Monday, July 14, 2008

American Healthcare IS the Best

Americans are well aware of the shortcomings of the socialized healthcare systems that exist in Canada and Great Britain. We have heard the horror stories of outmoded techniques, rationing and doctor shortages, and we also know of the number of foreigners who come here for treatment. If they thought about it, Americans would also give credit to the number of miracle drugs, revolutionary techniques and breakthrough, medical devices and instrumentation that have been developed in the free market system of the U.S.A.

Despite our successes, a significant number of Americans do not have healthcare, either through choice or because they cannot afford it. Because of this, every year there are calls for government supplied healthcare or a government insurance program. This year is no different, as all of the Democrat candidates, including Obama, called for some sort of massive, federal, healthcare program.

When I discuss this issue with my liberal friends, and indicate my concern that the government not screw-up healthcare as government has done with almost everything else it touches, a common argument they always throw in my face concerns the studies that have shown that other countries have longer life expectancies than does the United States. The next time we have this discussion, I will be armed with the following two studies. The first one concludes that our shorter life expectancies are from the self-inflicted inability to practice some self discipline in the face of the abundance we also have; the second analysis concludes that some of these international studies of healthcare do not measure healthcare at all – they measure and reward the degree of socialism found in a particular country.

Why their life expectancy is shrinking
FROMA HARROP June 29, 2008 Providence Journal (Excerpt)

“NEWS THAT LIFE expectancy among some American women has fallen earned startled headlines, as well it should. In this country, life expectancy is something that’s supposed to go up. It took a big scourge, such as the Spanish flu epidemic of 1918, to depress it briefly.

But a study published in the online journal PLoS finds that in about 1,000 U.S. counties, women’s life expectancies are shorter than in the early 1980s. During this time, no deadly virus rampaged through the female population. And the bristling arsenal of new medical treatments continued to grow.

The chief cause was something for which there is no vaccine: obesity, smoking and other forms of self-abuse. The victim and victimizer are one and the same — or so it appeared to me.

The counties listed are mostly in Appalachia, which includes part of the South, Texas, and the lower Midwest, say researchers at the University of Washington and the Harvard School of Public Health. And although the shorter lives weren’t limited to one race or ethnic background (94-percent white Washington County, in Maine, was on the list), the places affected tended to have higher proportions of African-Americans.

Poor health habits are hurting babies, as well. Shocked officials at the Mississippi Department of Health report that their infant-mortality rate — which had been dragged down to 9.7 deaths per 1,000 live births in 2004 — soared in 2005 to 11.4 deaths. It sounds counter-intuitive, but fetuses growing in grossly overweight mothers are often undernourished. Obesity can bring on hypertension and diabetes, which starve the baby of nutrients.” Providence Journal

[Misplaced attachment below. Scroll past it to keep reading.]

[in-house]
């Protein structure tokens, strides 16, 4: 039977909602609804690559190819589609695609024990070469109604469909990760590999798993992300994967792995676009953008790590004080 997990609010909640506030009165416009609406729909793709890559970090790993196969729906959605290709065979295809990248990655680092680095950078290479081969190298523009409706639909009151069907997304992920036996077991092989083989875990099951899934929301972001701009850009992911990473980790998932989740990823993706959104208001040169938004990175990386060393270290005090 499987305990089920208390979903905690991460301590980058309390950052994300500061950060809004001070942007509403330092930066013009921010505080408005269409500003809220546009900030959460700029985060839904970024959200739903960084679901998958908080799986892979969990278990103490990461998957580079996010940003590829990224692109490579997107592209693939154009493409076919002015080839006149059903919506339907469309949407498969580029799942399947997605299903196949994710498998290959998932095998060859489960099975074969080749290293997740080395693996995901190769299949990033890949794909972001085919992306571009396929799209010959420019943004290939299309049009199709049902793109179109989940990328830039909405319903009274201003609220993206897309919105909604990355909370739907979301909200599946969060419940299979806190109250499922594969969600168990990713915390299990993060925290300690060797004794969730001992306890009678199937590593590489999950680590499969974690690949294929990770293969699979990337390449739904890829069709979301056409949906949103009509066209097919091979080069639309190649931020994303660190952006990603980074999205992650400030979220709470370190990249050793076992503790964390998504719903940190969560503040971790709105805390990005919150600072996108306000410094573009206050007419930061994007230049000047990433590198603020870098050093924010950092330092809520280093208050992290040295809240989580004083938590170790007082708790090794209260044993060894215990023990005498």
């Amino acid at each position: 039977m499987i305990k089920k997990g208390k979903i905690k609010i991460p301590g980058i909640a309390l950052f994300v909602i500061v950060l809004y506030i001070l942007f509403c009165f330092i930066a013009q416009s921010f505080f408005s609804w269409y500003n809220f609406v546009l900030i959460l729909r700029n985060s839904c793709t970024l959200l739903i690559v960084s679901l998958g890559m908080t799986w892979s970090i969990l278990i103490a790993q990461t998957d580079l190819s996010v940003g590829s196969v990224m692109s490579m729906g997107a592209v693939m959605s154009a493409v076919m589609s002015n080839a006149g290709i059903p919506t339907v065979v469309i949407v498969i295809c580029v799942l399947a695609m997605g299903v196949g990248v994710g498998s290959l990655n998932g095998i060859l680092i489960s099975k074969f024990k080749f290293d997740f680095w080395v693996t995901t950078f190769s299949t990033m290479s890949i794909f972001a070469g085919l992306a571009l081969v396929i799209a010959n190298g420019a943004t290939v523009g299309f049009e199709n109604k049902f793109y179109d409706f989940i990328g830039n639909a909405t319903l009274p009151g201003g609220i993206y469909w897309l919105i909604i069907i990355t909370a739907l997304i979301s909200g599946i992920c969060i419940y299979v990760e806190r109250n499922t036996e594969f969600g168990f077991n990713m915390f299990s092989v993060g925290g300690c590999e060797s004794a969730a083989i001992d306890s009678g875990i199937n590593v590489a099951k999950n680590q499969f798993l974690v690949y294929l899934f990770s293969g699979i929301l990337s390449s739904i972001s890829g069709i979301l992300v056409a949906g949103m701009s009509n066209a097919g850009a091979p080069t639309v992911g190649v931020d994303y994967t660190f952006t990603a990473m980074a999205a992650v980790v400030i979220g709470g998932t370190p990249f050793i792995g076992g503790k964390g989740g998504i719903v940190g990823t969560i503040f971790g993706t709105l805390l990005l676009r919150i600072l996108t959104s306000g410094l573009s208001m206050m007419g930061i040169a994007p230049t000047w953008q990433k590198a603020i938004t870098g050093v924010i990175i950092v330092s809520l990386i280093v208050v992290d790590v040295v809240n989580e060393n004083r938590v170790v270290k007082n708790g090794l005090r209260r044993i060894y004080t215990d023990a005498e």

How surveys twist rankings on health care

GLEN WHITMAN June 11, 2008 Providence Journal (Excerpt)

“BARACK OBAMA and many in the Democratic Party look to Europe for inspiration for reforming America’s healthcare. Back in 2003, Mr. Obama said, “I happen to be a proponent of a single-payer health-care program,” thereby endorsing the state-controlled health systems of countries such as Norway and Britain — and endorsing ideology over quality.

According to the World Health Organization, Mr. Obama was correct: In its highly influential World Health Report, America scores well below the vast majority of Western European countries — and even below the likes of Morocco and Costa Rica in one index. This report is frequently cited by Democratic reformers wanting to replace the U.S. market system with something a little more Continental. But an examination of the two indices in the WHO report tells us more about the ideology of the authors than the quality of American health care.

Michael Moore made great sport in his movie Sicko of pointing out that the WHO ranked the United States a lowly 37th in the world, considerably below top-10 France and Canada (although the United States is 15th in the other index). But, much like Mr. Moore himself, the rankings are far from impartial.

One of the five factors in the calculations is “Financial Fairness.” This favors systems that charge richer people a higher rate of health tax, irrespective of how much, or little, health service they use. Colombia comes out on top. This measure has nothing to do with the quality of health care, yet it counts for a quarter of the weighting.

The WHO claims that its rankings are a tool for comparing different means of financing health-care systems, yet this tool inherently favors taxpayer-funded systems and gives the rankings a bias that renders comparison pointless. As a result of this bias, the United States languishes in lowly 54th place on “Financial Fairness,” largely explaining its poor overall position.” Providence Journal


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